Hebrews 10:26,27 NASV - For if we go on sinning willfully after receiving the knowledge of the truth, there no longer remains a sacrifice for sins, but a terrifying expectation of judgment and THE FURY OF A FIRE WHICH WILL CONSUME THE ADVERSARIES.

<font>God is a Spirit.</font><font> This is a confirmation drawn from the very nature of God. Since men are flesh, we ought not to wonder, if they take delight in those things which correspond to their own disposition. Hence it arises, that they contrive many things in the worship of God which are full of display, but have no solidity. But they ought first of all to consider that they have to do with God, who can no more agree with the flesh than fire with water. This single consideration, when the inquiry relates to the worship of God, ought to be sufficient for restraining the wantonness of our mind, that God is so far from being like us, that those things which please us most are the objects of his loathing and abhorrence. And if hypocrites are so blinded by their own pride, that they are not afraid to subject God to their opinion, or rather to their unlawful desires, let us know that this modesty does not hold the lowest place in the true worship of God, to regard with suspicion whatever is gratifying according to the flesh. Besides, as we cannot ascend to the height of God, let us remember that we ought to seek from His word the rule by which we are governed. This passage is frequently quoted by the Fathers against the Arians, to prove the Divinity of the Holy Spirit, but it is improper to strain it for such a purpose; for Christ simply declares here that his Father is of a spiritual nature, and, therefore, is not moved by frivolous matters, as men, through the lightness and unsteadiness of their character, are wont to be." [CALVIN].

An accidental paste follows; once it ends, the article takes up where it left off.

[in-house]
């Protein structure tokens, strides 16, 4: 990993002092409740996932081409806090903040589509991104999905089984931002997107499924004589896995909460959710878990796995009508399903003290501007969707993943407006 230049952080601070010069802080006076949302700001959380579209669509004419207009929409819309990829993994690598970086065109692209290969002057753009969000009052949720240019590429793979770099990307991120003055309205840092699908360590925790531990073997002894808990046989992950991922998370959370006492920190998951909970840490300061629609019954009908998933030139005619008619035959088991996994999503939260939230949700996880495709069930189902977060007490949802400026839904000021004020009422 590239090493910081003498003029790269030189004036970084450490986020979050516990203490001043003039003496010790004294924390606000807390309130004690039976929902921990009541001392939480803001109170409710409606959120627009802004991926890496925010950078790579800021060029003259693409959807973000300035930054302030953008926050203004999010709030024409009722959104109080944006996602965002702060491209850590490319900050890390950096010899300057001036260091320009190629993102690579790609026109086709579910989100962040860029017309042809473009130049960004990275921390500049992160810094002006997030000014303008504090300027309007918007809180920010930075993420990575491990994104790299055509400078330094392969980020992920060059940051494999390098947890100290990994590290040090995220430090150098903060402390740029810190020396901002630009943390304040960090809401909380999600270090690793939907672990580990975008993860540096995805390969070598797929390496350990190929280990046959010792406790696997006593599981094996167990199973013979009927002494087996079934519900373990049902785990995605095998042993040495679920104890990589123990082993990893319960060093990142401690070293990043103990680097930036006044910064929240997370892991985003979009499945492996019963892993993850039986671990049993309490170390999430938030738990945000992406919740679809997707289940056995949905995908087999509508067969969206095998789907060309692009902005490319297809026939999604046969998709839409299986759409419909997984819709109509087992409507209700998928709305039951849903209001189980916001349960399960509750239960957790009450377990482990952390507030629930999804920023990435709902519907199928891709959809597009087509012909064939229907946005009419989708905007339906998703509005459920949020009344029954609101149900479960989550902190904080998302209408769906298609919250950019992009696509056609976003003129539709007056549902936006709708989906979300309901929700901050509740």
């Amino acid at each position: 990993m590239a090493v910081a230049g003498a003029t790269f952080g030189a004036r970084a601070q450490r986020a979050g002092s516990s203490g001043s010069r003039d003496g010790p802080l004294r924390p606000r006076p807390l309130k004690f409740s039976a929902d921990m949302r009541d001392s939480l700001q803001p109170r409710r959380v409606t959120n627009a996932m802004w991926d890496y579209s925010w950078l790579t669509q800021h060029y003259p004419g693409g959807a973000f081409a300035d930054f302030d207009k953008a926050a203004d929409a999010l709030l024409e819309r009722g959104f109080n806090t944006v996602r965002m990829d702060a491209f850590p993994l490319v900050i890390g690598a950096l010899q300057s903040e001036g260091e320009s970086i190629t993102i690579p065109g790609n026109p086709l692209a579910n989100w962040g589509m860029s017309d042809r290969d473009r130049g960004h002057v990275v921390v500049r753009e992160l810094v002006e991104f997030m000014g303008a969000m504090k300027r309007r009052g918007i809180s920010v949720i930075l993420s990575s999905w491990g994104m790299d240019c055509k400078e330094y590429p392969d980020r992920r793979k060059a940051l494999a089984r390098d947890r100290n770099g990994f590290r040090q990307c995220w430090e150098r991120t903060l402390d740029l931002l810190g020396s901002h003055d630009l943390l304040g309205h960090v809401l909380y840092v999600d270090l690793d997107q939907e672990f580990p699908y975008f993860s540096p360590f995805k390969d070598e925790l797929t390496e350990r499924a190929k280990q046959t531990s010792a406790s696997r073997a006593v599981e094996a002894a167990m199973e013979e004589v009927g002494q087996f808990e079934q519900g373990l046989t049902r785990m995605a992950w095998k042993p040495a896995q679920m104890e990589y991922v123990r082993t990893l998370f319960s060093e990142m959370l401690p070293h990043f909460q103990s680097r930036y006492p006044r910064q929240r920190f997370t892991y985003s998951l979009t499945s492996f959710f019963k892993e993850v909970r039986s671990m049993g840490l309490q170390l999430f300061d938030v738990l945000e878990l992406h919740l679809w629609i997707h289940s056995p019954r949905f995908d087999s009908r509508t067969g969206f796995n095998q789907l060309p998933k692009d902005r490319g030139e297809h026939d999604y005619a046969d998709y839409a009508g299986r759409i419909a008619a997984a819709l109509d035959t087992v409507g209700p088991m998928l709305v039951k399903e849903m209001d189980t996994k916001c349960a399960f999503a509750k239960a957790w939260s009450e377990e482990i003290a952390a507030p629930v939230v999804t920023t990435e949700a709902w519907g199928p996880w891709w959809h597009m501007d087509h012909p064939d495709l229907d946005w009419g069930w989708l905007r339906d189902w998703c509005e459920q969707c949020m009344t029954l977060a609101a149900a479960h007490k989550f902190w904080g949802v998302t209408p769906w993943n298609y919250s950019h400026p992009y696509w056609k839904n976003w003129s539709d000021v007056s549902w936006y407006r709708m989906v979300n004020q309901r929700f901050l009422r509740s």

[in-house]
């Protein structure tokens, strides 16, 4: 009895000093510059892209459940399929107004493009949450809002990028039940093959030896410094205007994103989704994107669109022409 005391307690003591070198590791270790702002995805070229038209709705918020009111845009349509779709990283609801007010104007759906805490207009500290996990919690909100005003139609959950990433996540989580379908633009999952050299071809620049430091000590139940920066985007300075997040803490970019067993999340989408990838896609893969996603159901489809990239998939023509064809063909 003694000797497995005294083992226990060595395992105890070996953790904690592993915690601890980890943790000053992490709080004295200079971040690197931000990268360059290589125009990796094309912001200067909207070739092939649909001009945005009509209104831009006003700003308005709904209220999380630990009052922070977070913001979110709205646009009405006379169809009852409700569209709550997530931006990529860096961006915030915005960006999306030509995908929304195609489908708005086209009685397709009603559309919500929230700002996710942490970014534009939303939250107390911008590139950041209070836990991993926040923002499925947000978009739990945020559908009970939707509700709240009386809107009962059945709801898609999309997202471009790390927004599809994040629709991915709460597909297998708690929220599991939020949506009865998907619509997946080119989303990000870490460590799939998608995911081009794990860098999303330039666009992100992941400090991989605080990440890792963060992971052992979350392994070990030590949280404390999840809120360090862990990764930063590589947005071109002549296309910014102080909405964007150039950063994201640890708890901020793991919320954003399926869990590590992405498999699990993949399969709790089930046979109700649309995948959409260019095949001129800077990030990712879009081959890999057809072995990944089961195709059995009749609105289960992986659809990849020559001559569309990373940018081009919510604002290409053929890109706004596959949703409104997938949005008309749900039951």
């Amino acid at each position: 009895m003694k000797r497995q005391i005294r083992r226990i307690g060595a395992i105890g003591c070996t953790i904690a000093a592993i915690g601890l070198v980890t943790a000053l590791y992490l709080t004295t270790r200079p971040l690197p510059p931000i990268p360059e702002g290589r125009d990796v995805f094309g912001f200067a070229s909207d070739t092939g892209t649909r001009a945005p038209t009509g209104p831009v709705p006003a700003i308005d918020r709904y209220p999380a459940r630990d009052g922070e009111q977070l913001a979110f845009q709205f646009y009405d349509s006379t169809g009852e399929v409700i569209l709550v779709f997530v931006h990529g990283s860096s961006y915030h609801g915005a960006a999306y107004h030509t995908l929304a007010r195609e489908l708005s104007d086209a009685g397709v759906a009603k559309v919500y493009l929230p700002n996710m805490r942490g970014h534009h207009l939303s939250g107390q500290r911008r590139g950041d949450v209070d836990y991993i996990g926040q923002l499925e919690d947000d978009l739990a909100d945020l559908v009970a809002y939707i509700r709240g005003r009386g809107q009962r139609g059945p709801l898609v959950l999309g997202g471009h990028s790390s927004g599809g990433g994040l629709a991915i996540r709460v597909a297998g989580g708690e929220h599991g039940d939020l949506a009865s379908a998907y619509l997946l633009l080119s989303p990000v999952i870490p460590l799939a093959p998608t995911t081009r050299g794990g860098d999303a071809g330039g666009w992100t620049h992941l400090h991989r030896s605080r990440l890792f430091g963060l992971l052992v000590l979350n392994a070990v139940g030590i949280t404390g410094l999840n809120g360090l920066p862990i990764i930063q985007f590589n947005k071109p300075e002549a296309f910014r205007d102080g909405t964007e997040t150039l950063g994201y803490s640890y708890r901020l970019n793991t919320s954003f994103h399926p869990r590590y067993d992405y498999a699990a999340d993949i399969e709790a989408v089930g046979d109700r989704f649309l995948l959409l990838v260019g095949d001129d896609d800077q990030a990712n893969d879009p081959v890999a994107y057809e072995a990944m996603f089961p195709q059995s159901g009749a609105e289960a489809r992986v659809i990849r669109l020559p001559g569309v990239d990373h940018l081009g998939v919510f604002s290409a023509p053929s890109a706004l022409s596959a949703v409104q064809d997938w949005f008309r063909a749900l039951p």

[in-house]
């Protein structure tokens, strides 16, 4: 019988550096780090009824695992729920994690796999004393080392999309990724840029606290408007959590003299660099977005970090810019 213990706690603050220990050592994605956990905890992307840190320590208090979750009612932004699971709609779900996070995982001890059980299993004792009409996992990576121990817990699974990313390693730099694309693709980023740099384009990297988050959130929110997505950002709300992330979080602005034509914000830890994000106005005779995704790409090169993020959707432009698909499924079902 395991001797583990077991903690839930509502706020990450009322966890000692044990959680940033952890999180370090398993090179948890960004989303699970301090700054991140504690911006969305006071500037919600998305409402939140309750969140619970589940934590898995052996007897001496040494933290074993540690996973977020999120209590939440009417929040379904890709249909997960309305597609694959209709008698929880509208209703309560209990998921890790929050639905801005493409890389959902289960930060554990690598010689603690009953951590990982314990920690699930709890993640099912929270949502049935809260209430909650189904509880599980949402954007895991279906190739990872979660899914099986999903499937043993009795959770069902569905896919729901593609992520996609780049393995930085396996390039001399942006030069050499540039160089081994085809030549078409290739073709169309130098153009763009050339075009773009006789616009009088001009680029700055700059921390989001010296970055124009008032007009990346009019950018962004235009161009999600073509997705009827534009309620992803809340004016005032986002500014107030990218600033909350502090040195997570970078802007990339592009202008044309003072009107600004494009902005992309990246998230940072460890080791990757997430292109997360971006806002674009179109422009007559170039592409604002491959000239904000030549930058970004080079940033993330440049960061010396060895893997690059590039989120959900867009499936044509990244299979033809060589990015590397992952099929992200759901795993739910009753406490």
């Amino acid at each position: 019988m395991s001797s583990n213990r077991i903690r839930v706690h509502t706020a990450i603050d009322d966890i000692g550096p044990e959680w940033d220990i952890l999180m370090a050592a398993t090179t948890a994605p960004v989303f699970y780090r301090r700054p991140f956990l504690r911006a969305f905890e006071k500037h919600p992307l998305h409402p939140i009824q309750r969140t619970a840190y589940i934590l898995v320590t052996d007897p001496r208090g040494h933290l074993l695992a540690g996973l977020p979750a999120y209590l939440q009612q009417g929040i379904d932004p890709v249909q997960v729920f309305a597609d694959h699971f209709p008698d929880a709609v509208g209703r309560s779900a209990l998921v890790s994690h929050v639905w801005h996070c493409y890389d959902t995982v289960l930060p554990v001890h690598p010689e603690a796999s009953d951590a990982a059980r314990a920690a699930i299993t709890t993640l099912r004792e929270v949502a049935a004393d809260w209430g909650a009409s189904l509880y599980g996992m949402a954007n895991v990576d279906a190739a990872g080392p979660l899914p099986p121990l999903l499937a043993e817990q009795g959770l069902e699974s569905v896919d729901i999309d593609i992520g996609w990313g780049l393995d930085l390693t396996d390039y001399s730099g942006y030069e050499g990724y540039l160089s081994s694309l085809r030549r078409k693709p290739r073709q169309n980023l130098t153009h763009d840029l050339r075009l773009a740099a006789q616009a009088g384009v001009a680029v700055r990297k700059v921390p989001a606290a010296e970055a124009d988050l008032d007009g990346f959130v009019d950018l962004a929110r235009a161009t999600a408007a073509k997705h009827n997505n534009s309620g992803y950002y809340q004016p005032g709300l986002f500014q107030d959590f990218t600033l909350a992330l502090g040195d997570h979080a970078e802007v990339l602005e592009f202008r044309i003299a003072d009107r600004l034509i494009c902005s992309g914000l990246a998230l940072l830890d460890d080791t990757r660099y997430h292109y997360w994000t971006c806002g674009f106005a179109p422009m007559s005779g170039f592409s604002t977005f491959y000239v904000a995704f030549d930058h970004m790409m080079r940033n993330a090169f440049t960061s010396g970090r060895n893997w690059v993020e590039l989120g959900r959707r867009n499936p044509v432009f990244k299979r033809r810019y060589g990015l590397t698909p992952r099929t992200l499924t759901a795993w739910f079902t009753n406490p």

http://www.biblestudyguide.org/comment/ ... m/x.iv.htm</font>